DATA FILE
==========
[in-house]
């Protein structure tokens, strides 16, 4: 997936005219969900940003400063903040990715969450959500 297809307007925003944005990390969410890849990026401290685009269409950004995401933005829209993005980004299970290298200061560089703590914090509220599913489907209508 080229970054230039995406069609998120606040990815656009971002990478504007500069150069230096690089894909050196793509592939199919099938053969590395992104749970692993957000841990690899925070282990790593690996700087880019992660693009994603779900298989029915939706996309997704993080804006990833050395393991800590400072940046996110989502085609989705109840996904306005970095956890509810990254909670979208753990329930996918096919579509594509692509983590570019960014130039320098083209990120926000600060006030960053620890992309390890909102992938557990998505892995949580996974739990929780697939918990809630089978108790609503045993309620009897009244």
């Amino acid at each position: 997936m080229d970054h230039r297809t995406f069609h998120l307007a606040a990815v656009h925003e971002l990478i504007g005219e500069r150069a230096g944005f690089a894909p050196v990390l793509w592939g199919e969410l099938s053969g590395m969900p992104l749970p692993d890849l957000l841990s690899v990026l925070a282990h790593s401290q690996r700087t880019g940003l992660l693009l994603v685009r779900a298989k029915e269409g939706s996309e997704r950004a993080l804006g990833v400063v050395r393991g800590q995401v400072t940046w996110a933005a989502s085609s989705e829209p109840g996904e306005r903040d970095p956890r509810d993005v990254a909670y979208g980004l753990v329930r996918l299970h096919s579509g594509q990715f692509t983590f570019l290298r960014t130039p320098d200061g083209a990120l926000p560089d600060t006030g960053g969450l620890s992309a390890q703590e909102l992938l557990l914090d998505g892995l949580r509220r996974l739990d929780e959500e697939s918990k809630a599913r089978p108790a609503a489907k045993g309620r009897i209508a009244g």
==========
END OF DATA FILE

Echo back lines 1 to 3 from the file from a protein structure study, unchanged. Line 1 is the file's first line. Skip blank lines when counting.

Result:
[in-house]
């Protein structure tokens, strides 16, 4: 997936005219969900940003400063903040990715969450959500 297809307007925003944005990390969410890849990026401290685009269409950004995401933005829209993005980004299970290298200061560089703590914090509220599913489907209508 080229970054230039995406069609998120606040990815656009971002990478504007500069150069230096690089894909050196793509592939199919099938053969590395992104749970692993957000841990690899925070282990790593690996700087880019992660693009994603779900298989029915939706996309997704993080804006990833050395393991800590400072940046996110989502085609989705109840996904306005970095956890509810990254909670979208753990329930996918096919579509594509692509983590570019960014130039320098083209990120926000600060006030960053620890992309390890909102992938557990998505892995949580996974739990929780697939918990809630089978108790609503045993309620009897009244």
């Amino acid at each position: 997936m080229d970054h230039r297809t995406f069609h998120l307007a606040a990815v656009h925003e971002l990478i504007g005219e500069r150069a230096g944005f690089a894909p050196v990390l793509w592939g199919e969410l099938s053969g590395m969900p992104l749970p692993d890849l957000l841990s690899v990026l925070a282990h790593s401290q690996r700087t880019g940003l992660l693009l994603v685009r779900a298989k029915e269409g939706s996309e997704r950004a993080l804006g990833v400063v050395r393991g800590q995401v400072t940046w996110a933005a989502s085609s989705e829209p109840g996904e306005r903040d970095p956890r509810d993005v990254a909670y979208g980004l753990v329930r996918l299970h096919s579509g594509q990715f692509t983590f570019l290298r960014t130039p320098d200061g083209a990120l926000p560089d600060t006030g960053g969450l620890s992309a390890q703590e909102l992938l557990l914090d998505g892995l949580r509220r996974l739990d929780e959500e697939s918990k809630a599913r089978p108790a609503a489907k045993g309620r009897i209508a009244g």